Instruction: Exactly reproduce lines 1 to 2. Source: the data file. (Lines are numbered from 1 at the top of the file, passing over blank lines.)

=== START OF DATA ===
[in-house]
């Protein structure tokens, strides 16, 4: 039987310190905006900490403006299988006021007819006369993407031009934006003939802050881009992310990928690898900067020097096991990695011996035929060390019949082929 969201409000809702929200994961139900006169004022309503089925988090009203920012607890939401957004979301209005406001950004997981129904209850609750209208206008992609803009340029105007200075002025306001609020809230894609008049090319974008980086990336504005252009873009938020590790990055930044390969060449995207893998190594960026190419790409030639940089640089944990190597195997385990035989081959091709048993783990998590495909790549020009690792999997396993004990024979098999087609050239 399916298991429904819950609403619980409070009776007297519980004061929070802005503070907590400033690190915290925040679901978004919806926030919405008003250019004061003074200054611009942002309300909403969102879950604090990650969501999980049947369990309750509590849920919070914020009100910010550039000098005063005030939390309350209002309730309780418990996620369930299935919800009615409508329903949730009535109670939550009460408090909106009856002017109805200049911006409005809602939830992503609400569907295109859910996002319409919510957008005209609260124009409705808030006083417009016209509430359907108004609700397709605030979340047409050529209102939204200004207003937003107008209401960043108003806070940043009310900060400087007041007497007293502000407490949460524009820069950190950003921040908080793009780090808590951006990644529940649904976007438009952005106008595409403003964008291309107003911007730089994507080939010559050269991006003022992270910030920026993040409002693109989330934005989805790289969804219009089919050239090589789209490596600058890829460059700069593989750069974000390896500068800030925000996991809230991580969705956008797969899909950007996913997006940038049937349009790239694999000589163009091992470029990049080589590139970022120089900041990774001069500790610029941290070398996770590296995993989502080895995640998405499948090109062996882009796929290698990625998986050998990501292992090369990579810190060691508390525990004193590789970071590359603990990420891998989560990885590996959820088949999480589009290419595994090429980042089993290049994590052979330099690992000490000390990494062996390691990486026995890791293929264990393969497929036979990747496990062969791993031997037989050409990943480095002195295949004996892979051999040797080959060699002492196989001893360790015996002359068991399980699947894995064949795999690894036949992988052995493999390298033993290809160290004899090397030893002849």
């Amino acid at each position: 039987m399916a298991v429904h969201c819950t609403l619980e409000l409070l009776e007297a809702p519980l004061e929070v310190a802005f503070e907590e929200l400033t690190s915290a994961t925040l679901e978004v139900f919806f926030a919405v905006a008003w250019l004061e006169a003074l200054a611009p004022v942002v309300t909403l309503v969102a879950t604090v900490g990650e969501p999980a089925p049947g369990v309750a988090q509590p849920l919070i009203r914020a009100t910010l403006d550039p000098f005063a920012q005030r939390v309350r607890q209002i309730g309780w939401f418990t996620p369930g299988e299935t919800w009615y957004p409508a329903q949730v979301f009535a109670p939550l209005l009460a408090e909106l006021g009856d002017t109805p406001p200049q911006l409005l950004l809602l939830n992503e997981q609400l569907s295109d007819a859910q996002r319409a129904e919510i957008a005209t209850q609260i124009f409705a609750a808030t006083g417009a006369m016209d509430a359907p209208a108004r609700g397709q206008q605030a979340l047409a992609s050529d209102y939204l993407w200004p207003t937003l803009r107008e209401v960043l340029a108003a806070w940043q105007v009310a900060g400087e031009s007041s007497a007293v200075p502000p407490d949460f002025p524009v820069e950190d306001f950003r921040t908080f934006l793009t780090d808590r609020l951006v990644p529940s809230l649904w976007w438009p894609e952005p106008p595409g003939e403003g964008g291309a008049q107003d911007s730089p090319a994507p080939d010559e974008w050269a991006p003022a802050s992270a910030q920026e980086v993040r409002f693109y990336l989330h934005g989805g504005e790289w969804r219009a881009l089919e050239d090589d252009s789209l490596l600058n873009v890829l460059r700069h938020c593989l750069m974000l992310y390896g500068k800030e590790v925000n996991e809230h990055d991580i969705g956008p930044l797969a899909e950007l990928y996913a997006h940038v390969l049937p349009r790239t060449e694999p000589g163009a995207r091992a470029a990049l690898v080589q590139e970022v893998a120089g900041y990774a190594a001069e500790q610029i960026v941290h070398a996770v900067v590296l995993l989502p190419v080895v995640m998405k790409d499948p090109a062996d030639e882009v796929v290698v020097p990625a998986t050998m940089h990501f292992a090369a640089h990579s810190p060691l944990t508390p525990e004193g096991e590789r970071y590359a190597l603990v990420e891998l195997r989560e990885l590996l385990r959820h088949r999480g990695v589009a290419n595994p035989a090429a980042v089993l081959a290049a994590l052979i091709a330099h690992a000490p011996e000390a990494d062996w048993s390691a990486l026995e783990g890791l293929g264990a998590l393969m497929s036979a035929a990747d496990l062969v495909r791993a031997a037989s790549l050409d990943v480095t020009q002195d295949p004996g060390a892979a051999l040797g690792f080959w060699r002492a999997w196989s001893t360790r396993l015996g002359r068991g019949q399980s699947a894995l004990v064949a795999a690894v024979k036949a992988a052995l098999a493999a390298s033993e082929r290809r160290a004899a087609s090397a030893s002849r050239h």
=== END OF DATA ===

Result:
[in-house]
């Protein structure tokens, strides 16, 4: 039987310190905006900490403006299988006021007819006369993407031009934006003939802050881009992310990928690898900067020097096991990695011996035929060390019949082929 969201409000809702929200994961139900006169004022309503089925988090009203920012607890939401957004979301209005406001950004997981129904209850609750209208206008992609803009340029105007200075002025306001609020809230894609008049090319974008980086990336504005252009873009938020590790990055930044390969060449995207893998190594960026190419790409030639940089640089944990190597195997385990035989081959091709048993783990998590495909790549020009690792999997396993004990024979098999087609050239 399916298991429904819950609403619980409070009776007297519980004061929070802005503070907590400033690190915290925040679901978004919806926030919405008003250019004061003074200054611009942002309300909403969102879950604090990650969501999980049947369990309750509590849920919070914020009100910010550039000098005063005030939390309350209002309730309780418990996620369930299935919800009615409508329903949730009535109670939550009460408090909106009856002017109805200049911006409005809602939830992503609400569907295109859910996002319409919510957008005209609260124009409705808030006083417009016209509430359907108004609700397709605030979340047409050529209102939204200004207003937003107008209401960043108003806070940043009310900060400087007041007497007293502000407490949460524009820069950190950003921040908080793009780090808590951006990644529940649904976007438009952005106008595409403003964008291309107003911007730089994507080939010559050269991006003022992270910030920026993040409002693109989330934005989805790289969804219009089919050239090589789209490596600058890829460059700069593989750069974000390896500068800030925000996991809230991580969705956008797969899909950007996913997006940038049937349009790239694999000589163009091992470029990049080589590139970022120089900041990774001069500790610029941290070398996770590296995993989502080895995640998405499948090109062996882009796929290698990625998986050998990501292992090369990579810190060691508390525990004193590789970071590359603990990420891998989560990885590996959820088949999480589009290419595994090429980042089993290049994590052979330099690992000490000390990494062996390691990486026995890791293929264990393969497929036979990747496990062969791993031997037989050409990943480095002195295949004996892979051999040797080959060699002492196989001893360790015996002359068991399980699947894995064949795999690894036949992988052995493999390298033993290809160290004899090397030893002849």